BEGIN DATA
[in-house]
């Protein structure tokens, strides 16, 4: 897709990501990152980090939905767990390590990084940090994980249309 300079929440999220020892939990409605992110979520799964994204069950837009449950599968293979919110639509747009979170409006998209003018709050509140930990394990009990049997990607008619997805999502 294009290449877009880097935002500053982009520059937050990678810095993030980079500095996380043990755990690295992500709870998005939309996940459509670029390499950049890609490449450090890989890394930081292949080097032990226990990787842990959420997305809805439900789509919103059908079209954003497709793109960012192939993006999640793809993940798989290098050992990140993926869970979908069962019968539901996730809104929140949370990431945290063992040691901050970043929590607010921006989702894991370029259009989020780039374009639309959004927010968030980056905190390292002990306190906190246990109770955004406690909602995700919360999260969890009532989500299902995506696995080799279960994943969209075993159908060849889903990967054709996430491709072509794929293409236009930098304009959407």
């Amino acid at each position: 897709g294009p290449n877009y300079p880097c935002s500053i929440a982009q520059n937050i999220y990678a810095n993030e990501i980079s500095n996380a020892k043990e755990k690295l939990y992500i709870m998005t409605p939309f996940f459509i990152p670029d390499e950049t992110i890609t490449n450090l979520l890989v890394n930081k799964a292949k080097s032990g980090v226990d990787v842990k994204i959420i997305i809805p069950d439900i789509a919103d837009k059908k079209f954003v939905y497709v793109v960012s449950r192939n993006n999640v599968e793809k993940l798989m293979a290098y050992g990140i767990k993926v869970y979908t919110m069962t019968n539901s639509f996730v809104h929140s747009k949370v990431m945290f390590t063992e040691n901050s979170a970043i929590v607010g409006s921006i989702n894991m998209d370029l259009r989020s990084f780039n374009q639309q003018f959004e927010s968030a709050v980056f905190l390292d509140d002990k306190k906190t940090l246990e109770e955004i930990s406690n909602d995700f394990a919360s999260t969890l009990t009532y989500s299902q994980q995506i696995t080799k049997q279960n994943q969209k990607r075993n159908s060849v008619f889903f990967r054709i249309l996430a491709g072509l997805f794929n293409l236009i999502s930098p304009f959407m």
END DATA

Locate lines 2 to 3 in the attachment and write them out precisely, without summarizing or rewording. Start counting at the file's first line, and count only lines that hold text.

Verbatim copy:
């Protein structure tokens, strides 16, 4: 897709990501990152980090939905767990390590990084940090994980249309 300079929440999220020892939990409605992110979520799964994204069950837009449950599968293979919110639509747009979170409006998209003018709050509140930990394990009990049997990607008619997805999502 294009290449877009880097935002500053982009520059937050990678810095993030980079500095996380043990755990690295992500709870998005939309996940459509670029390499950049890609490449450090890989890394930081292949080097032990226990990787842990959420997305809805439900789509919103059908079209954003497709793109960012192939993006999640793809993940798989290098050992990140993926869970979908069962019968539901996730809104929140949370990431945290063992040691901050970043929590607010921006989702894991370029259009989020780039374009639309959004927010968030980056905190390292002990306190906190246990109770955004406690909602995700919360999260969890009532989500299902995506696995080799279960994943969209075993159908060849889903990967054709996430491709072509794929293409236009930098304009959407």
């Amino acid at each position: 897709g294009p290449n877009y300079p880097c935002s500053i929440a982009q520059n937050i999220y990678a810095n993030e990501i980079s500095n996380a020892k043990e755990k690295l939990y992500i709870m998005t409605p939309f996940f459509i990152p670029d390499e950049t992110i890609t490449n450090l979520l890989v890394n930081k799964a292949k080097s032990g980090v226990d990787v842990k994204i959420i997305i809805p069950d439900i789509a919103d837009k059908k079209f954003v939905y497709v793109v960012s449950r192939n993006n999640v599968e793809k993940l798989m293979a290098y050992g990140i767990k993926v869970y979908t919110m069962t019968n539901s639509f996730v809104h929140s747009k949370v990431m945290f390590t063992e040691n901050s979170a970043i929590v607010g409006s921006i989702n894991m998209d370029l259009r989020s990084f780039n374009q639309q003018f959004e927010s968030a709050v980056f905190l390292d509140d002990k306190k906190t940090l246990e109770e955004i930990s406690n909602d995700f394990a919360s999260t969890l009990t009532y989500s299902q994980q995506i696995t080799k049997q279960n994943q969209k990607r075993n159908s060849v008619f889903f990967r054709i249309l996430a491709g072509l997805f794929n293409l236009i999502s930098p304009f959407m």